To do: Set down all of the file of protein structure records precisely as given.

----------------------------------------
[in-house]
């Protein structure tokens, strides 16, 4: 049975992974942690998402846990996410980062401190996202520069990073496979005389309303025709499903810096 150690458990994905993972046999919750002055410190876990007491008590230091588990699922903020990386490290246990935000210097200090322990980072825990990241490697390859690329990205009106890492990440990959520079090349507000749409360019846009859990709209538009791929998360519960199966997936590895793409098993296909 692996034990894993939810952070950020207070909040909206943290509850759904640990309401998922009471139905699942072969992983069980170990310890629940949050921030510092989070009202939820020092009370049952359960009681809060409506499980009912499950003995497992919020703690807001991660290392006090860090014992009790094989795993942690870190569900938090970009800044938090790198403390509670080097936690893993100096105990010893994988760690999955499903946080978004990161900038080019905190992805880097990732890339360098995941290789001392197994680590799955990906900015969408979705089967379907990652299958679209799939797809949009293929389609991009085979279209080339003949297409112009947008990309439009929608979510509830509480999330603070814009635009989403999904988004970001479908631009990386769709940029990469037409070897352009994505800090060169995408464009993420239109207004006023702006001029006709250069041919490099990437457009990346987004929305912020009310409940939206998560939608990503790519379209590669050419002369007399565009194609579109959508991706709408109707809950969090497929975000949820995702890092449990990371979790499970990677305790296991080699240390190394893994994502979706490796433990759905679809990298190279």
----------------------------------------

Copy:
[in-house]
């Protein structure tokens, strides 16, 4: 049975992974942690998402846990996410980062401190996202520069990073496979005389309303025709499903810096 150690458990994905993972046999919750002055410190876990007491008590230091588990699922903020990386490290246990935000210097200090322990980072825990990241490697390859690329990205009106890492990440990959520079090349507000749409360019846009859990709209538009791929998360519960199966997936590895793409098993296909 692996034990894993939810952070950020207070909040909206943290509850759904640990309401998922009471139905699942072969992983069980170990310890629940949050921030510092989070009202939820020092009370049952359960009681809060409506499980009912499950003995497992919020703690807001991660290392006090860090014992009790094989795993942690870190569900938090970009800044938090790198403390509670080097936690893993100096105990010893994988760690999955499903946080978004990161900038080019905190992805880097990732890339360098995941290789001392197994680590799955990906900015969408979705089967379907990652299958679209799939797809949009293929389609991009085979279209080339003949297409112009947008990309439009929608979510509830509480999330603070814009635009989403999904988004970001479908631009990386769709940029990469037409070897352009994505800090060169995408464009993420239109207004006023702006001029006709250069041919490099990437457009990346987004929305912020009310409940939206998560939608990503790519379209590669050419002369007399565009194609579109959508991706709408109707809950969090497929975000949820995702890092449990990371979790499970990677305790296991080699240390190394893994994502979706490796433990759905679809990298190279």